Well, I have never taken that too personally. But, I have had moments that I have been very surprised at, not really the public reaction, the reaction of the media, which I think that is much more old fashioned. And it takes much longer to adapt to reality. But I remember vividly, for example, making the headlines and being not just in the tabloids, but being in the Today programme, for example, simply because I said that I share with my husband the taking the children to school every day and that was almost revolutionary. And it's like really, that is that is an issue. Or when I said that I of course I would try to help my husband, but I could not afford to give up two months of my time, of my work just dedicated to him. And all those issues were a surprise. If I had been a man, that would not have been a surprise. So the impact that that has on girls, that is what worries me, is not so much the personal side because I know how to deal with it, but the impact that that has on the next generation, that drip, drip sexism, that is a worry.


    So, you launched Inspiring Girls in 2016. And I'm interested in in what prompted you to do that and also particularly what was the kind of theory of change that lay behind that? Why did you think that was the particular type of intervention that you wanted to focus on?


    Well, I had started something similar beforehand in 2013 here in the UK, and at the time it was called Inspiring Women. And I got into that for two reasons. On the one hand, I had always, as I said earlier, been preoccupied about the fact that many girls say that they don't have access, they feel they don't have access, to female role models, which I have always thought that is is just bizarre because myself on my own, I know so many, I mean, hundreds of wonderful female role models, women that they are not necessarily on the magazine or on television every day, but they are amazing and all the girls should be looking up to them. And how come we are not exposing those women to girls? And on the other hand, I found myself precisely because of the fact that Nick was in politics and there was media attention on me, I found myself with that public exposure. And for a long time, I fought against it and then one day I thought, well, why aren’t we using it and why aren’t we using it for something positive?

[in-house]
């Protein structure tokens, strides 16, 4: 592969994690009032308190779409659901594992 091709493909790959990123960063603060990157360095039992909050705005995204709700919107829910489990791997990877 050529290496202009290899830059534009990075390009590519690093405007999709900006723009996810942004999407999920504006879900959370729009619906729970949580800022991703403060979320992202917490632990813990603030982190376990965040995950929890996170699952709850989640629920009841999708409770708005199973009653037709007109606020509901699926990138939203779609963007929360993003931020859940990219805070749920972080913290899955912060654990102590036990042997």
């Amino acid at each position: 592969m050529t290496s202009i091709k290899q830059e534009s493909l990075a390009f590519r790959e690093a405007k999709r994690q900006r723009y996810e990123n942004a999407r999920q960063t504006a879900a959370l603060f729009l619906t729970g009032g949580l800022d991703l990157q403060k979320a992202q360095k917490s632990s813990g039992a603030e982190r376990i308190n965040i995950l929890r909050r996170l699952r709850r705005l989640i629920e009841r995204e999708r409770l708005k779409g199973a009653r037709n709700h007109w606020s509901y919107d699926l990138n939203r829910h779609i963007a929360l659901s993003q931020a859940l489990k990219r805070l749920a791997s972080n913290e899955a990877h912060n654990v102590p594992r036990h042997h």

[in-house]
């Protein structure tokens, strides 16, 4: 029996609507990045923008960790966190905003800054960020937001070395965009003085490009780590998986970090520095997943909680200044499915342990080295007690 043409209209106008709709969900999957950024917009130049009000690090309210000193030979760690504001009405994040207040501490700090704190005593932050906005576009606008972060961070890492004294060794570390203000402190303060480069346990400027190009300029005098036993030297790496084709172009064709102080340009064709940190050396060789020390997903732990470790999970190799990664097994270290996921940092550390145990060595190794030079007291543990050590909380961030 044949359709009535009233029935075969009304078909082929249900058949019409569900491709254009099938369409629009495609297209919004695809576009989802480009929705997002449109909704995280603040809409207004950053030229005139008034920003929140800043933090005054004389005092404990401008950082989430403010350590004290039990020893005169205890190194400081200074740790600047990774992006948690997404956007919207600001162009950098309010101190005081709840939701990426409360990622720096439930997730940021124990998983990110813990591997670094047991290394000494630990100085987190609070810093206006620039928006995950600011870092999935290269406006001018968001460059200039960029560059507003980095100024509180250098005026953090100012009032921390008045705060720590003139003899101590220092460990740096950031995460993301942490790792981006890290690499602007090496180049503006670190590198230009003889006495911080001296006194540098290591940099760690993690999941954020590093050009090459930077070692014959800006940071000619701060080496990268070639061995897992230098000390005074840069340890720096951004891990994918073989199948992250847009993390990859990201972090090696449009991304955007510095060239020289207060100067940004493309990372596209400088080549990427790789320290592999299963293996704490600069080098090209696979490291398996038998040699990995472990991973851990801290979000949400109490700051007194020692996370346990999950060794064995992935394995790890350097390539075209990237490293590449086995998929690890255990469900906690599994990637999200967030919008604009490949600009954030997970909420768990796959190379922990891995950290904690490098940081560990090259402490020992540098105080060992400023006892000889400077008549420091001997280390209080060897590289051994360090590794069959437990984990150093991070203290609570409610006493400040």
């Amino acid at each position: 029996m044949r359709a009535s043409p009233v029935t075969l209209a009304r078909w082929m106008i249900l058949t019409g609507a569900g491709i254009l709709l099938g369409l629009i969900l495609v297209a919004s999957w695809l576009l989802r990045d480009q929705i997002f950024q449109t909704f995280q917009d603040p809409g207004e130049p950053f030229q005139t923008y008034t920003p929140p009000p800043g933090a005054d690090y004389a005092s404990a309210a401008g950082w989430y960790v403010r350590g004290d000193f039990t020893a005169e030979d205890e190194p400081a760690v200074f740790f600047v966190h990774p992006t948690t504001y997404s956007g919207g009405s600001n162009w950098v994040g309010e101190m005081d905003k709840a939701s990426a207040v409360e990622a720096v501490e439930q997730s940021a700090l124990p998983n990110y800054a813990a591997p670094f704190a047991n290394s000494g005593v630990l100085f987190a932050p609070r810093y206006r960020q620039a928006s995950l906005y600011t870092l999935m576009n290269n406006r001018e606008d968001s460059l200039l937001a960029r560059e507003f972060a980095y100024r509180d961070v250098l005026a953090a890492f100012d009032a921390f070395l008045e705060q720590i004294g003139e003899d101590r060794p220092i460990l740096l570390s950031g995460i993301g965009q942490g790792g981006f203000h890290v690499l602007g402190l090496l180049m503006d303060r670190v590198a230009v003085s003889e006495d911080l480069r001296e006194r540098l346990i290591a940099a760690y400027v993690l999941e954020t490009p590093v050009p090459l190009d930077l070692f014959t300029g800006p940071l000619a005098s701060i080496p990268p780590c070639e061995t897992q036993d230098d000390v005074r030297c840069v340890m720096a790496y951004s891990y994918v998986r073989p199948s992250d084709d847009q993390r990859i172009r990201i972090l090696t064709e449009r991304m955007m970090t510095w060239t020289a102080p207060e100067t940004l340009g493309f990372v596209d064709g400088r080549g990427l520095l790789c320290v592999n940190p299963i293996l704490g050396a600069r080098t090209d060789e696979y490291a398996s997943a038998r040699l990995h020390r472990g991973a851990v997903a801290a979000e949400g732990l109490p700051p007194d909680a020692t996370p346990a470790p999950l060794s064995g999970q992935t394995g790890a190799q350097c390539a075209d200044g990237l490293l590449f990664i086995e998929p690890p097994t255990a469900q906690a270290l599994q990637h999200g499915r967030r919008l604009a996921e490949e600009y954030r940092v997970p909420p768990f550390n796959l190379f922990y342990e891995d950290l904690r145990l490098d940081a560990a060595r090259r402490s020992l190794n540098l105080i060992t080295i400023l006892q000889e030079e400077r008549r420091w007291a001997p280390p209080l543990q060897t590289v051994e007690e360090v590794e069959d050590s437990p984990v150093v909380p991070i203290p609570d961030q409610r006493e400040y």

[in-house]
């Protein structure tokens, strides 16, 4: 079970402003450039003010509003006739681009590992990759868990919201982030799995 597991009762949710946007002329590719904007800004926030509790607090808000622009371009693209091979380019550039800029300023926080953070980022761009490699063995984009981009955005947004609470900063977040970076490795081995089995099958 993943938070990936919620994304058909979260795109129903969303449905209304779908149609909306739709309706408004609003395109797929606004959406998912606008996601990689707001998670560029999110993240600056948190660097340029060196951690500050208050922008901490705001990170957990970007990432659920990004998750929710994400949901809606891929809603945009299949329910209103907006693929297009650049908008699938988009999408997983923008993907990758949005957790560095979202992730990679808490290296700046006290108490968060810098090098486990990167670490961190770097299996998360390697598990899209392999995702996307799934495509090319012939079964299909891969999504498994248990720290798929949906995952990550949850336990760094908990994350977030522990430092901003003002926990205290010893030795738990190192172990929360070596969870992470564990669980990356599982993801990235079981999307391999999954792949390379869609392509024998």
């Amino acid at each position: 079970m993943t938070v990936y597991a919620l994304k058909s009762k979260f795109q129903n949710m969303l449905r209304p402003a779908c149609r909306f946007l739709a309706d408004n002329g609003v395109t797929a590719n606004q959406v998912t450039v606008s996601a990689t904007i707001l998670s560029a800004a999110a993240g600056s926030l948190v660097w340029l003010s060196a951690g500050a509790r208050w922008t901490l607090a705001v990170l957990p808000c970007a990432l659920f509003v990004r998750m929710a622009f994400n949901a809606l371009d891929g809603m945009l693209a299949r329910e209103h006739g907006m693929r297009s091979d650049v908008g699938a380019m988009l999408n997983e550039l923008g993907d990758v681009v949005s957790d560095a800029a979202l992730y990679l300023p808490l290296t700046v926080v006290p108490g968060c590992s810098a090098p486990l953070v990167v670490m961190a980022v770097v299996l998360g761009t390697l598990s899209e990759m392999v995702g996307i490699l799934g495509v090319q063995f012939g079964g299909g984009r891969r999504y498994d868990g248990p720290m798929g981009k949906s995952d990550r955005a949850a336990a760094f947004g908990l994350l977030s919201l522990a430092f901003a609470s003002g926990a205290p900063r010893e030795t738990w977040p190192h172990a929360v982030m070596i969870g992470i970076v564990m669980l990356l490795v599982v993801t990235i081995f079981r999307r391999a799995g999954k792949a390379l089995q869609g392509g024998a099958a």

And that is how Inspiring Women first came up. And we managed to get 25,000 women all throughout the country going back to school. And then in 2016, I wanted to internationalise it. And to be honest, Matthew, I think that at that point some people thought, oh, well, you know, her husband is not in politics anymore. She's not going to be able to make it. And it is my pride, really, to say that that it was almost an immediate success.

    We are now in 30 countries, and it's not because of me. It is because women, women really and people generally, everybody wants to help. If there is something easy they can do to help, of course they will. They just need to know how to do it. And to me, that is the journey of change.

    In order to change things, you need to do two things. One is to be very focussed and I believe in the theory of the square centimetre. You just choose one square centimetre and you do not move away from that until you see change. And on the other hand, the second element is that it has to be simple. So, whenever you want to effect some change, you need to make a massive effort at the beginning to simplify the action.

    And that, I think, is what we have successfully done in Inspiring Girls. It's very, very simple. What we are asking from every woman, go back to school one hour. You know, we have means for you to do it remotely, if you cannot do it physically, is a tiny, tiny thing that we are asking from you. But it has a multiplier effect on girls.


    And remarkably, you know, that that work led up to the point in 2021 where you launched this kind of global campaign to connect women role models from all walks of life. The #thislittlegirlisme hashtag went viral. Thousands of women shared their stories. I'm just looking at some of the people, Madeleine Albright, Julia Gillard, Martina Navratilova. And what do you hope is the kind of lasting effect of a kind of amazing moment like that where you really did create a kind of global conversation?


    Well, the reason we launched this little girl is me is that we are forever thinking, where are the girls? The issue is not finding the female role models. There are so many of them. The issue is how do we connect them to the girls? And in order to do that, we need to see where the girls are, so that we go there.

    So initially we started saying, let's go back to school because they are there. And then it was like, well, let's make it even easier so that in parallel, let's try to have a video hub so that from their homes they can have access to their role models. And then it was, well, why do they have to click on the video hub? Can we just put the role models there in their feeds of social media so that even if they don't click, they have to see these female role models?